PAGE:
“The valley in which I found myself was deep and narrow, and surrounded by mountains which towered into the clouds, and were so steep and rocky that there was no way of climbing up their sides. As I wandered about, seeking anxiously for some means of escaping from this trap, I observed that the ground was strewed with diamonds, some of them of an astonishing size. This sight gave me great pleasure, but my delight was speedily damped when I saw also numbers of horrible snakes so long and so large that the smallest of them could have swallowed an elephant with ease. Fortunately for me they seemed to hide in caverns of the rocks by day, and only came out by night, probably because of their enemy the roc.”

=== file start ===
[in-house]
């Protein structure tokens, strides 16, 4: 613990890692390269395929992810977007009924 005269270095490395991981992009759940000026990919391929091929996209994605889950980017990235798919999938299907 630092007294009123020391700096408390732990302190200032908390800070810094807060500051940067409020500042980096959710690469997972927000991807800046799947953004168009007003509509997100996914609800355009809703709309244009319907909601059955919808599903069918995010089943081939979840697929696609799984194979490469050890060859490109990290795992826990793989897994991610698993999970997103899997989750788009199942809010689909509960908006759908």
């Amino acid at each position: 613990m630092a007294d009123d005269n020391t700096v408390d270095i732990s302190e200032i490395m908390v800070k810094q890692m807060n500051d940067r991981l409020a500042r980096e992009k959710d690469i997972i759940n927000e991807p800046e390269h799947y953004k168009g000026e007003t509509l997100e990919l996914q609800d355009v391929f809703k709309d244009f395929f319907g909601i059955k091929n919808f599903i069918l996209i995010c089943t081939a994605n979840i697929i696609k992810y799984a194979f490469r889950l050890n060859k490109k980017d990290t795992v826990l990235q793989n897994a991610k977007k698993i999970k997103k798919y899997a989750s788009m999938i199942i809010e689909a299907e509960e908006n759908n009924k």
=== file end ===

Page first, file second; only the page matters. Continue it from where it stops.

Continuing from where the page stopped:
No diamonds – at least the Queensland’s Department of Parks doesn’t mention them – but it looked just the place for gigantic serpents of mythic proportions.  It’s warned that attempting to climb these hills is much more difficult than it looks, the boulders being so large that far from being stepping stones, they become insurmountable barriers, forcing climbers away from their chosen path…

Morris Island 19th August

13° 29’ .440 S

143° 43’ .317 E